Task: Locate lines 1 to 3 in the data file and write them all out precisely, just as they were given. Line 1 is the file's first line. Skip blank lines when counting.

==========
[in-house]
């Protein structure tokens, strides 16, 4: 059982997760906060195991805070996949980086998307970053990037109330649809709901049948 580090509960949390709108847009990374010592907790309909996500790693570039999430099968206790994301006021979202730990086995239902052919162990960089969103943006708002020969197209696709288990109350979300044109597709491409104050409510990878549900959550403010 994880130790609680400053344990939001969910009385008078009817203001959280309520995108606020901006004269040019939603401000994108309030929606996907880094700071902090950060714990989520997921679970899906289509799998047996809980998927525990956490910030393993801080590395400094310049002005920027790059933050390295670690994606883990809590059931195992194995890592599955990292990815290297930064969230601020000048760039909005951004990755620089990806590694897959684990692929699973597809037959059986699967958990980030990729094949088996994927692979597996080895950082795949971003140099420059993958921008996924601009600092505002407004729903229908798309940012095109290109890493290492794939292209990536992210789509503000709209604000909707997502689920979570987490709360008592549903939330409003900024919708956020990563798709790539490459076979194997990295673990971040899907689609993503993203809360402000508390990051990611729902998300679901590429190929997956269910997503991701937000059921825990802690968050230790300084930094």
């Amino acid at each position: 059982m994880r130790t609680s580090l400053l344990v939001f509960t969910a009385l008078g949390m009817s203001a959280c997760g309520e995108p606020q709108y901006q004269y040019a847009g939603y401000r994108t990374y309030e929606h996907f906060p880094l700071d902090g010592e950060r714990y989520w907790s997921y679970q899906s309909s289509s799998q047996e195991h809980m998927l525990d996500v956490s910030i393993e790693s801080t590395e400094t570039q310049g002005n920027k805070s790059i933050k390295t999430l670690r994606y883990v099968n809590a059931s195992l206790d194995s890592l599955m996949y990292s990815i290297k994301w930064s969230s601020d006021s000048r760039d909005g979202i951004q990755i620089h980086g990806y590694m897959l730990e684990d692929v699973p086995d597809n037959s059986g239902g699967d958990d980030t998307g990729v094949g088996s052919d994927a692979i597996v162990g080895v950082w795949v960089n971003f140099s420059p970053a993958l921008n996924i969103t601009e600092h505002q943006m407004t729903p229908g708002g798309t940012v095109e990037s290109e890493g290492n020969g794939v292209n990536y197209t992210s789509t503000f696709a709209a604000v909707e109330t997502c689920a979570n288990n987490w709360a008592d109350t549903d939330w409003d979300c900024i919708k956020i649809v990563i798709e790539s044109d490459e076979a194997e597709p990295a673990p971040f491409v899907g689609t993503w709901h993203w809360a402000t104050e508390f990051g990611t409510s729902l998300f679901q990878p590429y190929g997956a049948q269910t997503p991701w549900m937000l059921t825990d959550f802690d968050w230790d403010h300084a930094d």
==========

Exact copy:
[in-house]
């Protein structure tokens, strides 16, 4: 059982997760906060195991805070996949980086998307970053990037109330649809709901049948 580090509960949390709108847009990374010592907790309909996500790693570039999430099968206790994301006021979202730990086995239902052919162990960089969103943006708002020969197209696709288990109350979300044109597709491409104050409510990878549900959550403010 994880130790609680400053344990939001969910009385008078009817203001959280309520995108606020901006004269040019939603401000994108309030929606996907880094700071902090950060714990989520997921679970899906289509799998047996809980998927525990956490910030393993801080590395400094310049002005920027790059933050390295670690994606883990809590059931195992194995890592599955990292990815290297930064969230601020000048760039909005951004990755620089990806590694897959684990692929699973597809037959059986699967958990980030990729094949088996994927692979597996080895950082795949971003140099420059993958921008996924601009600092505002407004729903229908798309940012095109290109890493290492794939292209990536992210789509503000709209604000909707997502689920979570987490709360008592549903939330409003900024919708956020990563798709790539490459076979194997990295673990971040899907689609993503993203809360402000508390990051990611729902998300679901590429190929997956269910997503991701937000059921825990802690968050230790300084930094």
């Amino acid at each position: 059982m994880r130790t609680s580090l400053l344990v939001f509960t969910a009385l008078g949390m009817s203001a959280c997760g309520e995108p606020q709108y901006q004269y040019a847009g939603y401000r994108t990374y309030e929606h996907f906060p880094l700071d902090g010592e950060r714990y989520w907790s997921y679970q899906s309909s289509s799998q047996e195991h809980m998927l525990d996500v956490s910030i393993e790693s801080t590395e400094t570039q310049g002005n920027k805070s790059i933050k390295t999430l670690r994606y883990v099968n809590a059931s195992l206790d194995s890592l599955m996949y990292s990815i290297k994301w930064s969230s601020d006021s000048r760039d909005g979202i951004q990755i620089h980086g990806y590694m897959l730990e684990d692929v699973p086995d597809n037959s059986g239902g699967d958990d980030t998307g990729v094949g088996s052919d994927a692979i597996v162990g080895v950082w795949v960089n971003f140099s420059p970053a993958l921008n996924i969103t601009e600092h505002q943006m407004t729903p229908g708002g798309t940012v095109e990037s290109e890493g290492n020969g794939v292209n990536y197209t992210s789509t503000f696709a709209a604000v909707e109330t997502c689920a979570n288990n987490w709360a008592d109350t549903d939330w409003d979300c900024i919708k956020i649809v990563i798709e790539s044109d490459e076979a194997e597709p990295a673990p971040f491409v899907g689609t993503w709901h993203w809360a402000t104050e508390f990051g990611t409510s729902l998300f679901q990878p590429y190929g997956a049948q269910t997503p991701w549900m937000l059921t825990d959550f802690d968050w230790d403010h300084a930094d």